In their opposition to such legislative intrusions, scientists are similar to artists and craftsmen. Would anyone argue that legislatures should decide on what constitutes a good painting?

In the long run, academic communities in scientific disciplines, despite their wide internal divergences, know that they must serve as the judges of what is good for their field and take that responsibility seriously. This is why the elaborate mechanism of peer-review, despite its faults, plays such an important role and why scientists, despite their differences in nationalities, religions, ethnicities, languages, ages, and genders, repeatedly arrive at remarkable levels of worldwide consensus on what is good science and what is bad science, and what is science and what is not science.

As the philosopher of science Barry Barnes says in his T.S. Kuhn and Social Science, (1982): "In science…there is no basis for validation superior to the collective contingent judgment of the paradigm-sharing community itself."

But the proponents of ID, like their predecessors, just don't get this and keep trying to have outside agencies legislate what scientists should and should not do. These discussions, like those on internet discussion boards, can drag on and on and waste the time and energy of everyone concerned since, if history is any guide, the net result is to revert to the original situation where scientists decide what science is.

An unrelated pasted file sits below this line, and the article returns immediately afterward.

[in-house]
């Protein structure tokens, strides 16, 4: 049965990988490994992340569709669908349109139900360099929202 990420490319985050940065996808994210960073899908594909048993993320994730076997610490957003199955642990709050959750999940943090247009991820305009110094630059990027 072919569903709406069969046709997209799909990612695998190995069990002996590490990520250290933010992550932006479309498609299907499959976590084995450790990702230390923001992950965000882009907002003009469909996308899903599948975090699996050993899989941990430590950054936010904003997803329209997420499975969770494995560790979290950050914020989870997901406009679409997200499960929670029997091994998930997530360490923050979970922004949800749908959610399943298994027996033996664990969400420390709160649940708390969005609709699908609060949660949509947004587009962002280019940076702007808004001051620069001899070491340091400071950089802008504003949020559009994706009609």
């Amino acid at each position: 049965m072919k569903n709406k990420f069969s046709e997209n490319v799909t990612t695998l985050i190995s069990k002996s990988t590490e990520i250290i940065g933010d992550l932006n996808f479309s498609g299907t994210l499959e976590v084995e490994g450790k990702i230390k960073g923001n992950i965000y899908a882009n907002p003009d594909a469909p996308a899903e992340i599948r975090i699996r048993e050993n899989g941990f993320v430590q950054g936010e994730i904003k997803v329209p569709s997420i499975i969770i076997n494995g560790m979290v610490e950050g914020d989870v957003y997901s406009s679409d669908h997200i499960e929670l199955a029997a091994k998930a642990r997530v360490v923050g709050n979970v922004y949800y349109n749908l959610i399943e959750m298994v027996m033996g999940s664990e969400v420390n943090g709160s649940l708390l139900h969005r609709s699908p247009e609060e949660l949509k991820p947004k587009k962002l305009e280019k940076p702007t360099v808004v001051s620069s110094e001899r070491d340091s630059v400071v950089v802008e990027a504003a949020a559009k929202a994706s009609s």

So let's invoke my rule and declare that ID is not a science. Then we can get on with real work.

May 15, 2006

Evolution III: Scientific knowledge is an interconnected web

(I will be traveling for the next few weeks and rather than put this blog on hiatus, thought that I would continue with my weekday posting schedule by reposting some of the very early items, for those who might have missed them the first time around.)

In an earlier posting, the question was posed as to whether it was intellectually consistent to reject the findings of an entire modern scientific discipline (like biology) or of a major theoretical structure (like the theory of evolution) while accepting all the other theories of science.

The short answer is no. Why this is so can be seen by examining closely the most minimal of creationist theories, the one that goes under the label of 'intelligent design' or ID.